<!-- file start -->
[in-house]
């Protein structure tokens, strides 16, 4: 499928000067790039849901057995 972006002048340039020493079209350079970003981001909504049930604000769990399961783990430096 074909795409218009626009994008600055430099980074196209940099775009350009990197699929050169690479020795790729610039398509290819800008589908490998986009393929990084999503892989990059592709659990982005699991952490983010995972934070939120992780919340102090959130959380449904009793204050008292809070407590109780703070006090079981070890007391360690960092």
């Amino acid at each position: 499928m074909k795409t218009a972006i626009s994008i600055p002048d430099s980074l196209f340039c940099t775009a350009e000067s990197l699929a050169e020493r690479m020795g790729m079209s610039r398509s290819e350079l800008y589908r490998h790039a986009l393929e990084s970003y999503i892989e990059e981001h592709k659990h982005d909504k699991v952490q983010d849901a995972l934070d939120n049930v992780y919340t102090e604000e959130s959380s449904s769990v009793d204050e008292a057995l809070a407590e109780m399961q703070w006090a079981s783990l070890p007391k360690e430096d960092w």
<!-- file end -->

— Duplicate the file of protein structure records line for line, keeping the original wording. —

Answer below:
[in-house]
């Protein structure tokens, strides 16, 4: 499928000067790039849901057995 972006002048340039020493079209350079970003981001909504049930604000769990399961783990430096 074909795409218009626009994008600055430099980074196209940099775009350009990197699929050169690479020795790729610039398509290819800008589908490998986009393929990084999503892989990059592709659990982005699991952490983010995972934070939120992780919340102090959130959380449904009793204050008292809070407590109780703070006090079981070890007391360690960092």
């Amino acid at each position: 499928m074909k795409t218009a972006i626009s994008i600055p002048d430099s980074l196209f340039c940099t775009a350009e000067s990197l699929a050169e020493r690479m020795g790729m079209s610039r398509s290819e350079l800008y589908r490998h790039a986009l393929e990084s970003y999503i892989e990059e981001h592709k659990h982005d909504k699991v952490q983010d849901a995972l934070d939120n049930v992780y919340t102090e604000e959130s959380s449904s769990v009793d204050e008292a057995l809070a407590e109780m399961q703070w006090a079981s783990l070890p007391k360690e430096d960092w």